Due to a trade dispute with the USA, Antigua may be setting itself up to provide warez to US citizens for a modest fee, without actually breaking the law. The previously lucrative gambling industry ran into problems when the US enacted anti-offshore-gambling laws. Now, temporarily freed of international copyright obligations, Antigua is declaring its intention to run a business selling films and music to US citizens for profit, being able to trouser all the cash and not compensate the rights owners. Nice job if you can get it.
Bit of a problem: look at Antigua's prices for home internet. "High speed" (3Mbps) will cost you $629 East Caribbean, or about £150. Per month. Even allowing for a good bit of price gouging and monopoly abuse by Cable and Wireless, that signals a rather limited connection to "the Internet" - in this case, the key metric is the bandwidth available from Antigua to the shores of the USA. Antigua has a population of about 85,000. Let's assume 20,000 households, and 10,000 of them have an Internet connection of 1.5Mbps for about £80/month, and C+W have a contention ratio of 50:1 (so a 1.5Mbps pipe will be shared by 50 houses). Then you can satisfy domestic demand with 300Mbps of bandwidth. Double that to allow for businesses, and I reckon you're looking at just over half a gig (600Mbps) of fiber to the island. Note that this is bits per second, not bytes per second.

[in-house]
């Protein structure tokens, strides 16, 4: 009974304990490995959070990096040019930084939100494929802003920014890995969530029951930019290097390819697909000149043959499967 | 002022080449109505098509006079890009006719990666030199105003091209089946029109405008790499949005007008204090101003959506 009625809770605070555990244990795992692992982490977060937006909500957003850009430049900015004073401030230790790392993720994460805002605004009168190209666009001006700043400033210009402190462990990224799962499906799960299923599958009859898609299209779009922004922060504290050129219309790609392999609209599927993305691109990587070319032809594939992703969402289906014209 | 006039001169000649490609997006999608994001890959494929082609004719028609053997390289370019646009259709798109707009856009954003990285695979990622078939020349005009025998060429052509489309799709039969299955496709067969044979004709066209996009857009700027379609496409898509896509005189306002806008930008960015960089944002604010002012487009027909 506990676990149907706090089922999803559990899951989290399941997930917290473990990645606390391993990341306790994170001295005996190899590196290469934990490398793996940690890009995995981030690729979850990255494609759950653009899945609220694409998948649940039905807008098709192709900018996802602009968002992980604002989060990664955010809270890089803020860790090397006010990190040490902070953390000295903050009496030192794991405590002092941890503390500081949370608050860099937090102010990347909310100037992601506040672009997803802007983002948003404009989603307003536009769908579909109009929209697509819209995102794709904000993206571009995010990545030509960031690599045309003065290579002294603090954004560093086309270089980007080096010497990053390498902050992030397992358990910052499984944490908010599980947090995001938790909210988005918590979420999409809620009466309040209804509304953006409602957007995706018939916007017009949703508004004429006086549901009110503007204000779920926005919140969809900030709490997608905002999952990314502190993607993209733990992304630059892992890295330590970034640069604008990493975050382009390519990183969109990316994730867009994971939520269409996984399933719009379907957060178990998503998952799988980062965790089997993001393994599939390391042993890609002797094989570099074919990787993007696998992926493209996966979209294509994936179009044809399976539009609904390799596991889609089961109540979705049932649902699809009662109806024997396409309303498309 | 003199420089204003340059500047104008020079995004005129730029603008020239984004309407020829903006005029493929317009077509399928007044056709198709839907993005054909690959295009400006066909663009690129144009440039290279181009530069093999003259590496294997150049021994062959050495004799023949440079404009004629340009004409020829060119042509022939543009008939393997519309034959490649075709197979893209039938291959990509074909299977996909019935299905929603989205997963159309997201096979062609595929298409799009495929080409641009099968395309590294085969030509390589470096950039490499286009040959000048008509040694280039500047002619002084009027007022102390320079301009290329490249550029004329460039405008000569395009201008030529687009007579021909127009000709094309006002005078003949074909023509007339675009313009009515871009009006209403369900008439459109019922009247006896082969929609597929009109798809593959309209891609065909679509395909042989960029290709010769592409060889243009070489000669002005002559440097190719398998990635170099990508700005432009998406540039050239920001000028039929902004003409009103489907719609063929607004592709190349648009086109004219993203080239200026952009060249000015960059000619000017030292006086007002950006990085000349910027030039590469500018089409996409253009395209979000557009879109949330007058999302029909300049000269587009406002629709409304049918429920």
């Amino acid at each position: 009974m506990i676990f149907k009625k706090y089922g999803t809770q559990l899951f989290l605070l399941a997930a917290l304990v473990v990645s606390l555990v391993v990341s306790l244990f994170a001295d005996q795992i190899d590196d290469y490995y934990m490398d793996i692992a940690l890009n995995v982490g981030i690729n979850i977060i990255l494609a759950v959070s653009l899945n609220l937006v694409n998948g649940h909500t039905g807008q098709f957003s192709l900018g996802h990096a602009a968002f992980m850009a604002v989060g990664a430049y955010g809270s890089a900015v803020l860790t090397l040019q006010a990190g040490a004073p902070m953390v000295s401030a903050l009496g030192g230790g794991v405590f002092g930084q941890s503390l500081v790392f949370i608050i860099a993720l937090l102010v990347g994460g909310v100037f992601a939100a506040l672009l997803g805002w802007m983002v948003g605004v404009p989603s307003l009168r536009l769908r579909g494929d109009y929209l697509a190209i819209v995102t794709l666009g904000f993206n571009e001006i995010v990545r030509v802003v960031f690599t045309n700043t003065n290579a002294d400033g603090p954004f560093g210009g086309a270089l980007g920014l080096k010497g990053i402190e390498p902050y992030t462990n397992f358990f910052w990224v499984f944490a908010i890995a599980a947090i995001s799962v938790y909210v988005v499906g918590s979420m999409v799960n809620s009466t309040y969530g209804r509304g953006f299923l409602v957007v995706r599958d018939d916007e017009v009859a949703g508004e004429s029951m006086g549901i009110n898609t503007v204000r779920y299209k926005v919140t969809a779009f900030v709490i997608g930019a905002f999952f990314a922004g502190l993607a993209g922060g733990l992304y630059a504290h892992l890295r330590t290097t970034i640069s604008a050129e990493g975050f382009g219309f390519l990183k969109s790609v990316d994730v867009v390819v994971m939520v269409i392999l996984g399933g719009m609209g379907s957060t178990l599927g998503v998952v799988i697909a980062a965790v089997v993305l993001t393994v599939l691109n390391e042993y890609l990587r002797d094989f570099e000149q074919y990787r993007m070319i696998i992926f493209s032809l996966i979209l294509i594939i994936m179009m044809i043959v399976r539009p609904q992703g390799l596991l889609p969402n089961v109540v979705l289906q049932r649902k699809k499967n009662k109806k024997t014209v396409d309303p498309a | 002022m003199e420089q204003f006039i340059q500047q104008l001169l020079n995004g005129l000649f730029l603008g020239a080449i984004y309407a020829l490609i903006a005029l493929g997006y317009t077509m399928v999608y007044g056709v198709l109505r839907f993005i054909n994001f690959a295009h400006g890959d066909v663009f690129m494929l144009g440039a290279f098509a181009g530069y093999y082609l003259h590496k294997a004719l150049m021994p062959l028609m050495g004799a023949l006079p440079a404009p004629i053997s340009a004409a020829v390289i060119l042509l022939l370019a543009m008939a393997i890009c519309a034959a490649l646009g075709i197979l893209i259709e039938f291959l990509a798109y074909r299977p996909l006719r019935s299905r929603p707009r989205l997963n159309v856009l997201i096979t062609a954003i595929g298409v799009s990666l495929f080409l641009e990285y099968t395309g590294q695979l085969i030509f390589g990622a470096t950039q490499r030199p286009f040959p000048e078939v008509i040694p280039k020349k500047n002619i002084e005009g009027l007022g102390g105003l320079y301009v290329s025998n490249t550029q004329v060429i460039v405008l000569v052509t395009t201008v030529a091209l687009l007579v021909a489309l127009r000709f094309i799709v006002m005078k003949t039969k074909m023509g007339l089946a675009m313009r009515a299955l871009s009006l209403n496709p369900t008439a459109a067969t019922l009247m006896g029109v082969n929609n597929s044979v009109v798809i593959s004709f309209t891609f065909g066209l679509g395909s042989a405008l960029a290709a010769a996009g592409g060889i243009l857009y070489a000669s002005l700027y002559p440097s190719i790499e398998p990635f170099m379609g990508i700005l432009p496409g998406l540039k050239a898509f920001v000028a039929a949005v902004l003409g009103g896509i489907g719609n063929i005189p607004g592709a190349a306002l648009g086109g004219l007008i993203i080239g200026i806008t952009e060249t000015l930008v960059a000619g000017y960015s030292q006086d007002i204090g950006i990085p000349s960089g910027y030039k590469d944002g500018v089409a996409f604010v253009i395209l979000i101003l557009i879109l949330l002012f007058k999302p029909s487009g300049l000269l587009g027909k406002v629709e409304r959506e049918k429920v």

Downloading a movie at a reasonable rate (say, a 5Mbps stream) will quickly eat up that capacity. If you max out Antigua's entire bandwidth, you'll be able to serve 120 customers concurrently, and 2GB (bytes, not bits) of movie download will take 16,000/5 = 3200 seconds, or just under an hour. You'll be able to serve around 2900 movies per day. If you're lucky, you'll make $1/movie. You could make this work a lot better by caching popular movies States-side, but of course the copyright lawyers will shut down USA-based caching servers in no time.
Antigua will be lucky to clear $1 million in profit in the course of a year like this, even assuming no legal or infrastructure troubles. Of course, I may be off in my estimates of their available bandwidth - but I'd be surprised if I'm undershooting by a factor of 10. It also wouldn't be unimaginable for the major movie studios to pressure Internet peers to blackhole certain traffic from Antigua...